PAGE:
Routledge Handbook of Applied Communication Research

By Stempel, Guido H. | Journalism and Mass Communication Quarterly, Spring 2011 | Go to article overview

Routledge Handbook of Applied Communication Research


Stempel, Guido H., Journalism and Mass Communication Quarterly


* Routledge Handbook of Applied Communication Research. Lawrence R. Frey and Kenneth N. Cissna, eds. New York, NY: Routledge, 2009. 670 pp. $120 pbk.

I don't understand what the intended market for this book is. The word "handbook" in the title suggests it might be used in an introductory graduate research methods course. A handbook usually tells you how to do something. This book doesn't.

The editors are, respectively, professors of communication at the universities of Colorado and South Florida. They both are winners of the Gerald M. Phillips Award for Distinguished Applied Communication Scholarship presented by the National Communication Association. They have collected thirty-five co-authors of the twenty-four chapters that make up this "handbook," mostly faculty members in communication or communication studies programs.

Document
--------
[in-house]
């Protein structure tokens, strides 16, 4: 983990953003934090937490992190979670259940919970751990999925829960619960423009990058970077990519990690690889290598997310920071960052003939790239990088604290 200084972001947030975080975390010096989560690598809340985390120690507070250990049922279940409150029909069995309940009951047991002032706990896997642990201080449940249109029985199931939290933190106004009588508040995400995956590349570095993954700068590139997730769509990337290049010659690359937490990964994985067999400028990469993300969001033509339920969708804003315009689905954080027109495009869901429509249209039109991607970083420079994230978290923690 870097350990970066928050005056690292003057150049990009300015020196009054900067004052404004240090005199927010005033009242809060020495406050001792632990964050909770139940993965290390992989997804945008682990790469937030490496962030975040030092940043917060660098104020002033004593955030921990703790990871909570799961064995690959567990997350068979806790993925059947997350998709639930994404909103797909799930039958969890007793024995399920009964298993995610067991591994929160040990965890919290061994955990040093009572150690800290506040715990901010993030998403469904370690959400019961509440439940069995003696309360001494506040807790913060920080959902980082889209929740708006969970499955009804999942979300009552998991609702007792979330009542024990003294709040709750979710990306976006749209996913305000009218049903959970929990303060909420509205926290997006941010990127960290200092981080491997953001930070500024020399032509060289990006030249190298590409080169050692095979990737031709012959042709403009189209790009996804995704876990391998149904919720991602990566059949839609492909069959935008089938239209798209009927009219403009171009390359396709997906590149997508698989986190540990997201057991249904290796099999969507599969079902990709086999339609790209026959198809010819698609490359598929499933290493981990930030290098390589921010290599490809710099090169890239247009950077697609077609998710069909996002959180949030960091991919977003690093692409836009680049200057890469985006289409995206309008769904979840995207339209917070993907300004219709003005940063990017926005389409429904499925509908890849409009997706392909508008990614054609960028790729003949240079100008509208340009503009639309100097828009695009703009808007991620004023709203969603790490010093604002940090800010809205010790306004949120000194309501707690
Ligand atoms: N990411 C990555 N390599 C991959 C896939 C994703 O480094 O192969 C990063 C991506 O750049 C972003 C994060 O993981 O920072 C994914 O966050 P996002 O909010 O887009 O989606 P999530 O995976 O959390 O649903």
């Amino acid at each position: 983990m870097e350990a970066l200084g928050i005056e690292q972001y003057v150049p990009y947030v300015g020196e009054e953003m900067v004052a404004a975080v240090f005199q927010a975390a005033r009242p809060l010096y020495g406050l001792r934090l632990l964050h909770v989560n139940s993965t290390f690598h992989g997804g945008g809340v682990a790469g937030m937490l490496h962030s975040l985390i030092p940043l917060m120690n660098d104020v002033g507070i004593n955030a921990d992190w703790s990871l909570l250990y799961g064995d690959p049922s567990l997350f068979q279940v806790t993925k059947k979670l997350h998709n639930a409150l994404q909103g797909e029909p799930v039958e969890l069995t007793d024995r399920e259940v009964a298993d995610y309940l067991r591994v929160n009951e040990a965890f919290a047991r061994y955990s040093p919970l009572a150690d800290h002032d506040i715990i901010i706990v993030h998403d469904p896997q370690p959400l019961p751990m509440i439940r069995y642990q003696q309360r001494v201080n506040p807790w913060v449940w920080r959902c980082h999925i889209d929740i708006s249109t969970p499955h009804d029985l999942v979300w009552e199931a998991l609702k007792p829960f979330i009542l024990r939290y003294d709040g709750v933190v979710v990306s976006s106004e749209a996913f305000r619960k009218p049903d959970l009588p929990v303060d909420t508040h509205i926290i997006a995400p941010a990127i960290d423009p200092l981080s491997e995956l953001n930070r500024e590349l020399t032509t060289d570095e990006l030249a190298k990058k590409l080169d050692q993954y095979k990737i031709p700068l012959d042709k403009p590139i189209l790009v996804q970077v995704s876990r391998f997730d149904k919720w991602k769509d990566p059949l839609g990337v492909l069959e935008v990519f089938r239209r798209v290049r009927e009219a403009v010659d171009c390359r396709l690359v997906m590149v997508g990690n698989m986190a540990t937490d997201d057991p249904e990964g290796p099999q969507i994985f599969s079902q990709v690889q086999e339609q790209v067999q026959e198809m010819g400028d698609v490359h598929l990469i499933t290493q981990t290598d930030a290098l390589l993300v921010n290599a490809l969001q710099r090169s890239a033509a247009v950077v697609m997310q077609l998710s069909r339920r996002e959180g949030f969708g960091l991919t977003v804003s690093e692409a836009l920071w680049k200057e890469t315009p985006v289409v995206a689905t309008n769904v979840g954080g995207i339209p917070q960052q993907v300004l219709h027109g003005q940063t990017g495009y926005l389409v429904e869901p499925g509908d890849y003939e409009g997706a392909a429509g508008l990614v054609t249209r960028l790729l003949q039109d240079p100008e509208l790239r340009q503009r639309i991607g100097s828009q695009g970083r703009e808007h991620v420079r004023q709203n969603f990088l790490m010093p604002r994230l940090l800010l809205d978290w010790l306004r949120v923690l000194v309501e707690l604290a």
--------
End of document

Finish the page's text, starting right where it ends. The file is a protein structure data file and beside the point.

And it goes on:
The handbook offers four pages on content analysis, three pages on survey research and three pages on experimental research. It offers a definition of content analysis attributed to K. A. Neuendorf in a 2002 book, a definition almost identical with Berelson's of fifty years earlier. True, Berelson is referenced, but I don't know why his work wasn't quoted.

Sampling in content analysis is not discussed in specific terms. The only mention of computerized content analysis is a statement that computerized coding enables you to code a lot of material. Likewise, the book doesn't deal with sampling in surveys. Neither is interviewing, nor the advantages and disadvantages of mail surveys, Internet surveys, telephone surveys, and personal interview surveys.

The material on experimental research is stronger, with good points on randomization and controls. Unfortunately, it does not go beyond this to deal with details of experimental design. Oddly enough, experimental research is not mentioned in the index.

There is one page on agenda setting, consisting largely of references and lacking an overview or statement of where we are in agenda setting. The handbook provides two references to articles from this journal; I found nineteen articles on agenda setting in the JMCQ indexes for 19841993 and 1994-2003. …

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